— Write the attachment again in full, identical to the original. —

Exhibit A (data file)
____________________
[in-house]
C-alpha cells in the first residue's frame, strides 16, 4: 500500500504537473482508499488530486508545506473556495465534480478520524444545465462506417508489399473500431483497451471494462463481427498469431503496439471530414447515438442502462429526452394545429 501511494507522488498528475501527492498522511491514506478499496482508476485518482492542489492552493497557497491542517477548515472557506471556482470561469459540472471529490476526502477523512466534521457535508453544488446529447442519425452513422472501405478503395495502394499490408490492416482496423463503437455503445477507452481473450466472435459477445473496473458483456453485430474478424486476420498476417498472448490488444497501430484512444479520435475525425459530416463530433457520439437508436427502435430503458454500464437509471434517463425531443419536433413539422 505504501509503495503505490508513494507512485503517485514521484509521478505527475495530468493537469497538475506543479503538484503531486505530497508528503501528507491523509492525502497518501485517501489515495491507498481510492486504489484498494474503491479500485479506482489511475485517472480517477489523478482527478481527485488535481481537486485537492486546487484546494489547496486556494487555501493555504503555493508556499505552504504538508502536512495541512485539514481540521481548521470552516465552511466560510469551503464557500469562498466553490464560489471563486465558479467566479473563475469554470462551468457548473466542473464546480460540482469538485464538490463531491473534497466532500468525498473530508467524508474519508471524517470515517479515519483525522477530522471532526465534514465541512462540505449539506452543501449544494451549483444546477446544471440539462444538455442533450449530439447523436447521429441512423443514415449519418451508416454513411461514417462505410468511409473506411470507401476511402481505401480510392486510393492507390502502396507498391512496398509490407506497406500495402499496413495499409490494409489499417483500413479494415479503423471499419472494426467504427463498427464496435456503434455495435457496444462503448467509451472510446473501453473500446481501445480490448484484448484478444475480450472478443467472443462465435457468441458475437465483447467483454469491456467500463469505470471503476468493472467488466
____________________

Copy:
[in-house]
C-alpha cells in the first residue's frame, strides 16, 4: 500500500504537473482508499488530486508545506473556495465534480478520524444545465462506417508489399473500431483497451471494462463481427498469431503496439471530414447515438442502462429526452394545429 501511494507522488498528475501527492498522511491514506478499496482508476485518482492542489492552493497557497491542517477548515472557506471556482470561469459540472471529490476526502477523512466534521457535508453544488446529447442519425452513422472501405478503395495502394499490408490492416482496423463503437455503445477507452481473450466472435459477445473496473458483456453485430474478424486476420498476417498472448490488444497501430484512444479520435475525425459530416463530433457520439437508436427502435430503458454500464437509471434517463425531443419536433413539422 505504501509503495503505490508513494507512485503517485514521484509521478505527475495530468493537469497538475506543479503538484503531486505530497508528503501528507491523509492525502497518501485517501489515495491507498481510492486504489484498494474503491479500485479506482489511475485517472480517477489523478482527478481527485488535481481537486485537492486546487484546494489547496486556494487555501493555504503555493508556499505552504504538508502536512495541512485539514481540521481548521470552516465552511466560510469551503464557500469562498466553490464560489471563486465558479467566479473563475469554470462551468457548473466542473464546480460540482469538485464538490463531491473534497466532500468525498473530508467524508474519508471524517470515517479515519483525522477530522471532526465534514465541512462540505449539506452543501449544494451549483444546477446544471440539462444538455442533450449530439447523436447521429441512423443514415449519418451508416454513411461514417462505410468511409473506411470507401476511402481505401480510392486510393492507390502502396507498391512496398509490407506497406500495402499496413495499409490494409489499417483500413479494415479503423471499419472494426467504427463498427464496435456503434455495435457496444462503448467509451472510446473501453473500446481501445480490448484484448484478444475480450472478443467472443462465435457468441458475437465483447467483454469491456467500463469505470471503476468493472467488466